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US education official Tariq Habash resigns over Biden’s Israel-Gaza policy

A senior official in the US Education Department stepped down on Wednesday, citing President Joe Biden’s handling of the conflict in Gaza, the latest sign of dissent in the administration as deaths continue to grow in the war.

Also on Wednesday, 17 Biden re-election campaign staffers issued a warning in an anonymous letter that Biden could lose voters over the issue.

Tariq Habash, special assistant in the Education Department’s Office of Planning, Evaluation and Policy Development, in a letter to Education Secretary Miguel Cardona, said: “I cannot stay silent as this administration turns a blind eye to the atrocities committed against innocent Palestinian lives, in what leading human rights experts have called a genocidal campaign by the Israeli government.”

Habash, a Palestinian-American and an expert on student debt, was appointed early in Biden’s presidency as part of a build-out of the Education Department’s student loan expertise.

The 17 anonymous Biden re-election campaign staffers, in their letter, published on Medium, urged Biden to call for a ceasefire in Gaza.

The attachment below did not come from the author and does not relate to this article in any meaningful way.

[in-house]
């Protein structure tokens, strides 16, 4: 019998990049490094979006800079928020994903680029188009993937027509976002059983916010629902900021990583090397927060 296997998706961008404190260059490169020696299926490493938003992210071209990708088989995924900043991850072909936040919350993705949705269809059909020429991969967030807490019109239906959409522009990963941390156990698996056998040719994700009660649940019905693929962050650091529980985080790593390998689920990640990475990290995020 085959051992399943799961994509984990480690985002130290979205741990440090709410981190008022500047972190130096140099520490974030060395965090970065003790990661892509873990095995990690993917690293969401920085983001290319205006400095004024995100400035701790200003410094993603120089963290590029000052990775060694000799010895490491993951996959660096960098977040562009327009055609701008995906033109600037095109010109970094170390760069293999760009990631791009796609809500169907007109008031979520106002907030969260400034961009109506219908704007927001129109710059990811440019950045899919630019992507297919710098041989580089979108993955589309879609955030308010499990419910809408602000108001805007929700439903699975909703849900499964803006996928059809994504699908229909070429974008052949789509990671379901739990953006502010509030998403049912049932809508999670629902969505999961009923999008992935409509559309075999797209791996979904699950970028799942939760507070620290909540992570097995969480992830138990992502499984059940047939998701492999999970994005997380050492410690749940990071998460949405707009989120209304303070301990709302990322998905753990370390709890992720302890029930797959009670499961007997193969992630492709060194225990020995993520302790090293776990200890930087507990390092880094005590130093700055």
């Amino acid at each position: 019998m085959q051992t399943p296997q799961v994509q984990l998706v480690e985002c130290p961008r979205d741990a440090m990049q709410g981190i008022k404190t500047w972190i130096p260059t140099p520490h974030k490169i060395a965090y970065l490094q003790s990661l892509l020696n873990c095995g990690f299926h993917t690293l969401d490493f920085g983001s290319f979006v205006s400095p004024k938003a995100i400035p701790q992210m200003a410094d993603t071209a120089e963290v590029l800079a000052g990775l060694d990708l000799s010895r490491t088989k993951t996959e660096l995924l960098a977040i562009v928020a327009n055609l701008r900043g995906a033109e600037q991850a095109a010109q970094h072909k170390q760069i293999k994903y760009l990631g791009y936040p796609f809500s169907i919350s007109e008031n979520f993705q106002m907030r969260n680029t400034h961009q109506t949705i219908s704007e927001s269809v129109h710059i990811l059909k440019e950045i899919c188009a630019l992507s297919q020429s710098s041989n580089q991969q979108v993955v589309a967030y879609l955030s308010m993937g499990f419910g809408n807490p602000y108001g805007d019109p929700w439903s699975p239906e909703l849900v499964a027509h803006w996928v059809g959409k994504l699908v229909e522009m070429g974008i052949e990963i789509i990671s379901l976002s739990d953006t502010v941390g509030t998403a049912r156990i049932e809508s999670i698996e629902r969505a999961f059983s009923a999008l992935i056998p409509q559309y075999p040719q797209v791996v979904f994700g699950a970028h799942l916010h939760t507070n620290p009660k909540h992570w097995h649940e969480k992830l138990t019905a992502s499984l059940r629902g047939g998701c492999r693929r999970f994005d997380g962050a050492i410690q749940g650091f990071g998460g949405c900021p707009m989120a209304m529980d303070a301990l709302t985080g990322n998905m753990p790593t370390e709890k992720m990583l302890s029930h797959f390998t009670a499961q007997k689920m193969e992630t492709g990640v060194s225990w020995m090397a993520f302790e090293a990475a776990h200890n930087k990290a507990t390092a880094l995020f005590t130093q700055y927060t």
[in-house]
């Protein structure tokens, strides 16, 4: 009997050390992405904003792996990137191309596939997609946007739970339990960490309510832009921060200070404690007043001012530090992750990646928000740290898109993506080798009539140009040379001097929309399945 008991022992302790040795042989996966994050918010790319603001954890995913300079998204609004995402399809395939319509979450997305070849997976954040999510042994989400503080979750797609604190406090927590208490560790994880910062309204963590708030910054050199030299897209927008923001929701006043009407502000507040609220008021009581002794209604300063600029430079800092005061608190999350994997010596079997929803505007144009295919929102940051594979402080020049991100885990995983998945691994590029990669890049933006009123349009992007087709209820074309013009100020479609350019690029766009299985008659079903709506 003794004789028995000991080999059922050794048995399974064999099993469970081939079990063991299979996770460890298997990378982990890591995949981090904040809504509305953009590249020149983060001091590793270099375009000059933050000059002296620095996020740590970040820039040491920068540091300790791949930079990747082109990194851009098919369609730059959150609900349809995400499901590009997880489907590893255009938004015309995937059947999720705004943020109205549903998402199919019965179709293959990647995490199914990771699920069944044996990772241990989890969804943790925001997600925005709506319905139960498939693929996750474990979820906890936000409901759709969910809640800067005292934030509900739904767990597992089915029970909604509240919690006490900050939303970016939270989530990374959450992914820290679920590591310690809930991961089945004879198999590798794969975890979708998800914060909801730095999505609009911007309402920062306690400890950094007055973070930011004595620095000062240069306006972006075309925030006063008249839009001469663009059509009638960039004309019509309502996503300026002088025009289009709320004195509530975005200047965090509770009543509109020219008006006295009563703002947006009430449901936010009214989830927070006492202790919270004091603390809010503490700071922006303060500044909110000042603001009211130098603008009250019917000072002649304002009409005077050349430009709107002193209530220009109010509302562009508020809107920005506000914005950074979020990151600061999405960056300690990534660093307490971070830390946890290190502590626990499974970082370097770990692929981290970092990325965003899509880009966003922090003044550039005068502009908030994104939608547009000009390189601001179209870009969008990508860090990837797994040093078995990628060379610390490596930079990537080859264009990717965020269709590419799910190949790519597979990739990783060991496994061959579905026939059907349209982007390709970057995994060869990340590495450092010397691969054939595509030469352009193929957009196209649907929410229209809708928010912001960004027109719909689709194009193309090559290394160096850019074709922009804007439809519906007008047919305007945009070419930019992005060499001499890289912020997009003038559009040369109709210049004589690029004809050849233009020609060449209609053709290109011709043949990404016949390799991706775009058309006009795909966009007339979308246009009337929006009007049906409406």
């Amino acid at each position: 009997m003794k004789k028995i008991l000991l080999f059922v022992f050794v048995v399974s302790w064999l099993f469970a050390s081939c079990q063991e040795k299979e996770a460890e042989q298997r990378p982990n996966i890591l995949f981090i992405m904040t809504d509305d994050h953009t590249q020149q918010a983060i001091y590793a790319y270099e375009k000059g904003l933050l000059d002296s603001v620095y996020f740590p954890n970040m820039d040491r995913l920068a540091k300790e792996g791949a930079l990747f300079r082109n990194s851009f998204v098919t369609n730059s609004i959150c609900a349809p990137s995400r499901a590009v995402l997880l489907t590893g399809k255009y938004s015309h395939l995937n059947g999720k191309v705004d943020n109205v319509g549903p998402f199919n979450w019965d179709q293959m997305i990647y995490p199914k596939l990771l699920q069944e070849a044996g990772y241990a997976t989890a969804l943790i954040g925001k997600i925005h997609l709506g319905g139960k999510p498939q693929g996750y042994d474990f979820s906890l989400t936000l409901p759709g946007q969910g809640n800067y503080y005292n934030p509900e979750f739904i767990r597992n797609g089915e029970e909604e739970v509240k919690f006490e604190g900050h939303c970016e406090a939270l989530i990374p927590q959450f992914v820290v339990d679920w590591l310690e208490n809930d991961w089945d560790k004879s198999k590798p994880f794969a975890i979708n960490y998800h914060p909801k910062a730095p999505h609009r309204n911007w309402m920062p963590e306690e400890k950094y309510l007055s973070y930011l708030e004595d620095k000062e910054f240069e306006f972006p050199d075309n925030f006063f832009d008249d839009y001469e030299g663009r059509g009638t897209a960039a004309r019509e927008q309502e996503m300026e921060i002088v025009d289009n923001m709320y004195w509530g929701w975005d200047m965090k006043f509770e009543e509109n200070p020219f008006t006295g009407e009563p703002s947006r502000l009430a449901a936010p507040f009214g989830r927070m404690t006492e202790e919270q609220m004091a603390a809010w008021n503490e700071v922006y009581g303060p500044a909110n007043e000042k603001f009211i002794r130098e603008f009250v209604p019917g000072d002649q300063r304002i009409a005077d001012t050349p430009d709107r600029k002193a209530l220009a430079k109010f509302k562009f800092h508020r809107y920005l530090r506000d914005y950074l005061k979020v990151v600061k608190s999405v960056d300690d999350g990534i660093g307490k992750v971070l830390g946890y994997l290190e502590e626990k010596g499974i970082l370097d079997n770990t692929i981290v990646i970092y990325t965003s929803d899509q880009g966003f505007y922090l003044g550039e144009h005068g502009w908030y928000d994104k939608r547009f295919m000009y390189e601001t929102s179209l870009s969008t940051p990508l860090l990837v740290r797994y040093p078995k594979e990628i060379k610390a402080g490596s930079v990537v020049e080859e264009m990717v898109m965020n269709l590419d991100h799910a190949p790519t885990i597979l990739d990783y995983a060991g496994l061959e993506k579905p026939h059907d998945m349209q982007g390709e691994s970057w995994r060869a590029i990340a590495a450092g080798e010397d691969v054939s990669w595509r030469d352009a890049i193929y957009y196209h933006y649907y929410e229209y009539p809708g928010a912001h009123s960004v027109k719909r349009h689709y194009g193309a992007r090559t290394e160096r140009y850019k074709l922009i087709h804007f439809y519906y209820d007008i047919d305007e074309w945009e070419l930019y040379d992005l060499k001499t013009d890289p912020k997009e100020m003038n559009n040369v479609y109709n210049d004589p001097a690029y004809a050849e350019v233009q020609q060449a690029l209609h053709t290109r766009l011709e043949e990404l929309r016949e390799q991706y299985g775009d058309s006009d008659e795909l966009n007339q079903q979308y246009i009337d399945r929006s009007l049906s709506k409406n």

Tariq Habash, special assistant in the Education Department’s Office of Planning, Evaluation and Policy Development because of Biden’s handling of the conflict in Gaza. MSNBC
17 anonymous Biden re-election campaign staffers have also urged the president to call for a ceasefire in Gaza. AFP via Getty Images

“Biden for President staff have seen volunteers quit in droves, and people who have voted blue for decades feel uncertain about doing so for the first time ever, because of this conflict,” the staffers wrote in the letter.

Stay on top of news out of the Israel-Hamas war and the global surge in antisemitism with The Post’s Israel War Update, delivered right to your inbox every Monday, Wednesday and Friday.

Biden’s campaign did not immediately respond to a request for comment.

State Department spokesman Matthew Miller earlier on Wednesday said that the US has not observed acts in Gaza that constitute genocide.

A smoke plume rises over the Gaza city of Khan Younis following an Israeli airstrike on Jan. 3, 2024. ZUMAPRESS.com
A Palestinian man helps another man across a field of rubble following and Israeli airstrike on buildings in the northern Gaza city of Rafah on Oct. 17, 2023. AFP via Getty Images

His remarks were in response to proceedings launched by South Africa at the International Court of Justice over Israel’s military operations in Gaza.

Israel also has denied claims of genocide in Gaza.

Written by SaleemBaloch

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